The Illinois Center for Autism makes employing Chuckie and Clyde easy, Wiggs said, and he’s open to hiring more with the center’s help. The men are Super 8 employees, but their direct supervisor is Lea McDonald, who is their job coach and employed by the autism center.

“They’ve always been very supportive. We’re not in this by ourselves, for sure,” he said of the center.

Julie couldn’t be more pleased with the two and with Lea’s work with them. They never call in sick; they never just don’t show up. They are among her most dependable employees. Lea is able to redirect Chuckie and Clyde anytime things go off-course, such as the time an elevator was out of service and disrupted their routine.

When parents die

Chuckie, Clyde and Camie all need 24-hour care. None of them are able to live on their own; and care options for adults is limited.

“So many families are, ‘Oh my God what are we going to do?’” when the parents can no longer care for their adult children. “Our other two (grown children) are arguing over who ‘gets’ to take care of Camie,” Donna said.

Clyde’s mother, with whom he had lived and enjoyed shopping, died earlier this year. Julie said she and other staff were worried about how he would cope as he transitioned to live with friends of his mother’s.

“We thought having a death might throw him off, but no,” she said. She noticed he would watch more cartoons in the break room where previously he had watched more game shows or mysteries, and she wondered if that was because his mother didn’t like cartoons.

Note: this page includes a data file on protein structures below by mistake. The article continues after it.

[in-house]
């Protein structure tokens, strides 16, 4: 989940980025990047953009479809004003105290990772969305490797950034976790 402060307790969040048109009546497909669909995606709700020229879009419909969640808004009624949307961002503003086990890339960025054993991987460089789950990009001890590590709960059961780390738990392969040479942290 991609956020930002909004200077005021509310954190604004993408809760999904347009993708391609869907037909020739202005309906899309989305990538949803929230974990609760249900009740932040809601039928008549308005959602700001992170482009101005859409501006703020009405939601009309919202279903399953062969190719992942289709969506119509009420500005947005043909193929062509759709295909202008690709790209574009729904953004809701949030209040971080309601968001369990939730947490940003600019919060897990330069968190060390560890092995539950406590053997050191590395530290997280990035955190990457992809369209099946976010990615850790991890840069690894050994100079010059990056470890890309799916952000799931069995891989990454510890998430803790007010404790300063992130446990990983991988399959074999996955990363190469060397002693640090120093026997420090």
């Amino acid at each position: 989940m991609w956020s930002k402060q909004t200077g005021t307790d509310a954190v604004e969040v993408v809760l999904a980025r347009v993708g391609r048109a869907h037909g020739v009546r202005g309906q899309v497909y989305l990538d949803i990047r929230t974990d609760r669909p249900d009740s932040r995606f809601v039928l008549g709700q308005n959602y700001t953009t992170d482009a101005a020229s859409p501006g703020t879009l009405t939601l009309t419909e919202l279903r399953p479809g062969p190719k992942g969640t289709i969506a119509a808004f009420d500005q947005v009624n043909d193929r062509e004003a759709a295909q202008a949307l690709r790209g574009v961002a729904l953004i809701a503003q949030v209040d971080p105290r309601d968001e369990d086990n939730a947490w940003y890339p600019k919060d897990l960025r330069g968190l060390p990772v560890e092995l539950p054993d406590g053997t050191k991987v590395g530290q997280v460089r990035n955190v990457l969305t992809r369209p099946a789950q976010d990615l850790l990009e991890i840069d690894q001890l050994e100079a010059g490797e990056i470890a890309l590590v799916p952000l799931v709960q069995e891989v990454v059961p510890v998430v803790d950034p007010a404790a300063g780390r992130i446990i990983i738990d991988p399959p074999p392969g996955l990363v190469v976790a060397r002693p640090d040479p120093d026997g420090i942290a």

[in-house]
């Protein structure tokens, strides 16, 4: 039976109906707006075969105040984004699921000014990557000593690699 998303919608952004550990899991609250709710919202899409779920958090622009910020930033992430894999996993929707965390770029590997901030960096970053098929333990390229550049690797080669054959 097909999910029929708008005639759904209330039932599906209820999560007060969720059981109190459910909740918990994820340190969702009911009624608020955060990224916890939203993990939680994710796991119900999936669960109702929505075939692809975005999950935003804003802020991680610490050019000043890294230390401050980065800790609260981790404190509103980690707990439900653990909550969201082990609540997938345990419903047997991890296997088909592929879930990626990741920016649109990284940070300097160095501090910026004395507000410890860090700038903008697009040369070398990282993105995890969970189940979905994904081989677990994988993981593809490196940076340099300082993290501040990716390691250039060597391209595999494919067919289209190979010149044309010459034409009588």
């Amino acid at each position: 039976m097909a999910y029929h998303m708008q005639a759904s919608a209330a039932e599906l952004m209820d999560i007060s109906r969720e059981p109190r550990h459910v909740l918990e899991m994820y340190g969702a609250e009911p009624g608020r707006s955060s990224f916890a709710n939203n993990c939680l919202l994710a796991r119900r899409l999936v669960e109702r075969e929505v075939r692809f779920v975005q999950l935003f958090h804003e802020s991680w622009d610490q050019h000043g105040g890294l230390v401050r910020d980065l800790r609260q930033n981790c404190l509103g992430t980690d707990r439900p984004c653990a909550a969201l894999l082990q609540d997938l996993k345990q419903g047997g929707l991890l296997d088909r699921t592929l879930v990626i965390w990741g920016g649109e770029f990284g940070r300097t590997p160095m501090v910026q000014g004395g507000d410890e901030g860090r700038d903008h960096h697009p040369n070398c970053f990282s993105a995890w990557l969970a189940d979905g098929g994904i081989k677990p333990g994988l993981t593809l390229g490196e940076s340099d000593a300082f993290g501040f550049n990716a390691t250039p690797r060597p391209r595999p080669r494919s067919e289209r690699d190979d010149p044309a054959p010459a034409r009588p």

But one day as she walked by, she heard him talking to himself. “Don’t cry, it’s OK, don’t cry, it’s OK...”

Julie knows friends and family are not always able to care for those who need help, as when she employed another man with autism at a previous hotel. When his father died, he went to live with his sister.

“She didn’t care enough to make sure (he was OK). He would take out his frustration on the building,” Julie said, by breaking hotel property. She was also unable to make sure her brother arrived for work, and the hotel could not keep him employed.

“Unfortunately that man died from a lack of medical attention,” she said, citing diabetes.

Rachel said people with autism often have other health issues.

“A lot of these guys, especially if they’re not higher-functioning, they don’t know something’s wrong,” saying that adds to the burdens on the families.

Illinois Center for Autism

  • Founded: 1977 with five students in a day school
  • Number of current students: 120, ages 3 to 21
  • Also serves: 40 adults in the adult day program, which includes Pasta Fare and Petals Remembered
  • Other programs: “Face to Face” and “We Connect” offered to those not actively enrolled in the ICA schools
  • Funding: local schools, who pay tuition for their students attending ICA schools, as well as the Department of Human Services, the Knights of Columbus, the mental health boards of area counties including Madison and St. Clair. The ICA also has other fund-raising events and applies for grants.
  • For more information: Go to http://illinoiscenterforautism.org/ or call 618-398-7500
  Comments